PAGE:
Working together can be rough. Imagine every team project that you’ve ever taken part in, especially those that cut across normal workflows. The complexities of keeping your own boss informed of what’s going on, interacting with the rest of your team and making sure they’re pulling their weight, and insuring that your own personal goals are met in completing the project, all of it. Now multiply those issues by roughly a thousand, and include the fact that the decisions made are literally matters of life and death. If you can manage that, you begin to see the challenges that Stephen Saideman lays out in NATO in Afghanistan: Fighting Together, Fighting Alone.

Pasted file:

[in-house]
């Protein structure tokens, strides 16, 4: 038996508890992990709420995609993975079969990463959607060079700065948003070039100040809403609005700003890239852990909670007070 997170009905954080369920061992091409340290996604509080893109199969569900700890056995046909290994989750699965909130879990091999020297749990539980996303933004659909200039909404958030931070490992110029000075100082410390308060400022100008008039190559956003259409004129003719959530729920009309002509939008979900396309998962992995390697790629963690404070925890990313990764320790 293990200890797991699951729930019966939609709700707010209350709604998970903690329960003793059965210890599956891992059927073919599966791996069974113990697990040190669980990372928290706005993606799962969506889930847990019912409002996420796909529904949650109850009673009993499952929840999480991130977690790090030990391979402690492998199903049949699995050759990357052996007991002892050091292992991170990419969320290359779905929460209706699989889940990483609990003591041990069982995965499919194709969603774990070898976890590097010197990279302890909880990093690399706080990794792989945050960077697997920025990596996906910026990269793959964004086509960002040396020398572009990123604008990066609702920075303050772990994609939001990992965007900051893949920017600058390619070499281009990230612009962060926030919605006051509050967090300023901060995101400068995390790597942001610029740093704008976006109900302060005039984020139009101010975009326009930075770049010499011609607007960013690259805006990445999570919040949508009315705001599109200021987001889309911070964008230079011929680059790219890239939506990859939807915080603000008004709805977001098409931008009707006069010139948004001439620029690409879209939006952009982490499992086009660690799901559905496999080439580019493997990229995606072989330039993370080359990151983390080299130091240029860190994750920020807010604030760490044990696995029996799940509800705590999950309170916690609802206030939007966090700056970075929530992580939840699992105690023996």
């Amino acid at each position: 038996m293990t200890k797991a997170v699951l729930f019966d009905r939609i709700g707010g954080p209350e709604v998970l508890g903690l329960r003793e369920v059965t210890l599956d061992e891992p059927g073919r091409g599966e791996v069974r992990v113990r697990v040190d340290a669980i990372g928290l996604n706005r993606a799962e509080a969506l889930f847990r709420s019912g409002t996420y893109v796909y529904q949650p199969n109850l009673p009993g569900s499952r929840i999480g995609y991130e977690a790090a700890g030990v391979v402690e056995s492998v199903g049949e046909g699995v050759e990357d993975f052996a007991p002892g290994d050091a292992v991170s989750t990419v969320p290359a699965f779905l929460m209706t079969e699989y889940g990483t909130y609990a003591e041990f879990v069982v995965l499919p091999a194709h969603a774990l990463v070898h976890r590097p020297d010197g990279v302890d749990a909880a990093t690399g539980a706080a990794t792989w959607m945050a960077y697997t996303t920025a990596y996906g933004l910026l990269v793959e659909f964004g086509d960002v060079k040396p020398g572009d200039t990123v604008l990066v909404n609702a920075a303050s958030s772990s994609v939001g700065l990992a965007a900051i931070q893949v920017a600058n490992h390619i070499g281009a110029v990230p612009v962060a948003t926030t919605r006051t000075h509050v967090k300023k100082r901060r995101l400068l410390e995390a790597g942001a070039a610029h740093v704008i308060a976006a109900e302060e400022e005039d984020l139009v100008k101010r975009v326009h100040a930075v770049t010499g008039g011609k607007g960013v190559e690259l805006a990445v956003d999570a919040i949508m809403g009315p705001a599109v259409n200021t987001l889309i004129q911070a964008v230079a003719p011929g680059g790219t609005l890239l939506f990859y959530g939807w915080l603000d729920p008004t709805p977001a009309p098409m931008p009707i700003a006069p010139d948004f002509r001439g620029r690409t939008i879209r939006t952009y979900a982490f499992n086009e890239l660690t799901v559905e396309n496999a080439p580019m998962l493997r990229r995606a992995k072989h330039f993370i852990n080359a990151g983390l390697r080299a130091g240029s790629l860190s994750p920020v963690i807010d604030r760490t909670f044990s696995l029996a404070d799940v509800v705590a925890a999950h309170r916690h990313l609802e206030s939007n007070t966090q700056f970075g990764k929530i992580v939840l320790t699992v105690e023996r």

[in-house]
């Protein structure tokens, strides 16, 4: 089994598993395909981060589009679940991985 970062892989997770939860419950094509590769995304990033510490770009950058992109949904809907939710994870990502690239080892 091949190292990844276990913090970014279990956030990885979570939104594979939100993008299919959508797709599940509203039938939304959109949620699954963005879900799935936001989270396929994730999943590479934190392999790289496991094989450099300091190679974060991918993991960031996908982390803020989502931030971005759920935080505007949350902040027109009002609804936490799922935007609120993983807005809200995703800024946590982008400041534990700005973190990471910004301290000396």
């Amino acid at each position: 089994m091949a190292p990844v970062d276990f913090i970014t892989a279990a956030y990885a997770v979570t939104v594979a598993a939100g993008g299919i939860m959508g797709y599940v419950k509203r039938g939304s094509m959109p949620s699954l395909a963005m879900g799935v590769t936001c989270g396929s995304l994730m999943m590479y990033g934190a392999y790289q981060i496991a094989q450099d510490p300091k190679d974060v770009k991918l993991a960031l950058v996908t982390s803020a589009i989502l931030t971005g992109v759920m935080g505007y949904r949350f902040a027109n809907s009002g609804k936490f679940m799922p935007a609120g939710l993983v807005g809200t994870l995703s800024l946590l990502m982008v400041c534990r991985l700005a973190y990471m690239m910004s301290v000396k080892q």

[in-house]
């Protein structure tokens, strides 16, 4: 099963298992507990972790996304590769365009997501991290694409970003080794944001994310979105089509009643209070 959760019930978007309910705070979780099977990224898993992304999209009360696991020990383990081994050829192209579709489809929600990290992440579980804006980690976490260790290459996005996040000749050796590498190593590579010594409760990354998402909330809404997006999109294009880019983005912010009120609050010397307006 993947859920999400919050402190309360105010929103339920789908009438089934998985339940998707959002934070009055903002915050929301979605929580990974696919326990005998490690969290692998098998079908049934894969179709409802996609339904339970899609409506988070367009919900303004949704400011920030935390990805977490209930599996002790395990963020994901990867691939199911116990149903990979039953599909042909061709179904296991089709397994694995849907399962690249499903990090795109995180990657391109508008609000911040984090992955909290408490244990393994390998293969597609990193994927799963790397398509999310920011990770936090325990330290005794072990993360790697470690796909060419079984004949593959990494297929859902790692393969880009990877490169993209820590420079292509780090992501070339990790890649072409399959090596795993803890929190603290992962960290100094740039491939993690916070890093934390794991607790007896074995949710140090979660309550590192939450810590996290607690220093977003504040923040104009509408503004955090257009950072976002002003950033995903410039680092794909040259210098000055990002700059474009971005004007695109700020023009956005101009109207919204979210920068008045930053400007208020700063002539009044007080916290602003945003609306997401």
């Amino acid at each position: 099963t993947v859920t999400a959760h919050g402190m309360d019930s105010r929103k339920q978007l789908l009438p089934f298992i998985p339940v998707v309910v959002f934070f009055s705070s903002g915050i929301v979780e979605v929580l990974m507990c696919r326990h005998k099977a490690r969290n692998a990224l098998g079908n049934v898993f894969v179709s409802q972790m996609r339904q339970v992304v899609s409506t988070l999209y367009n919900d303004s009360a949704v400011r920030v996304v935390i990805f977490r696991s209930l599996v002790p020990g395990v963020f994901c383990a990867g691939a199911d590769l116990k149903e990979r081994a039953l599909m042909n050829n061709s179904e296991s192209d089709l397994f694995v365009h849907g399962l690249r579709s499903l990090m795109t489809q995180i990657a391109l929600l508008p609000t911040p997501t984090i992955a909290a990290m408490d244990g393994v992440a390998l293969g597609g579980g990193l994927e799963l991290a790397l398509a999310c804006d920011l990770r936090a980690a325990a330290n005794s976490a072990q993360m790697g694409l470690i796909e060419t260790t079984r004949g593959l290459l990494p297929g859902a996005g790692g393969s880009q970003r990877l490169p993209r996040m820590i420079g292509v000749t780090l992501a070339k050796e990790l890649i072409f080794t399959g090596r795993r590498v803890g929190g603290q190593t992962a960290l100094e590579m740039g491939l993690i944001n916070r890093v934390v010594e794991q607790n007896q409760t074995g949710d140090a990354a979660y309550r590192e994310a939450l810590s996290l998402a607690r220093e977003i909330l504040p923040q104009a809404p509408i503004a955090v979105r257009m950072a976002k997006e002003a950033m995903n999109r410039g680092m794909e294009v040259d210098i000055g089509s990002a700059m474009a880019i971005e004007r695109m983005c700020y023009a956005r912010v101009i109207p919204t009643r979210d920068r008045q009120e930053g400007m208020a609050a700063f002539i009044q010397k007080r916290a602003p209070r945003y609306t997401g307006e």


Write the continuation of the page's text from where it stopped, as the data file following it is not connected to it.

|By: Hayes Brown Sunday February 9, 2014 1:59 pm|
|By: Derrick Crowe Wednesday July 14, 2010 8:05 am|
If you can’t protect the population generally, from the perspective of COIN doctrine, you lose. If you lack a legitimate host nation government as a partner, you lose. And guess what? According to that doctrine — the doctrine used as the rationale for the troop-heavy American strategy in Afghanistan — the United States is losing. Badly.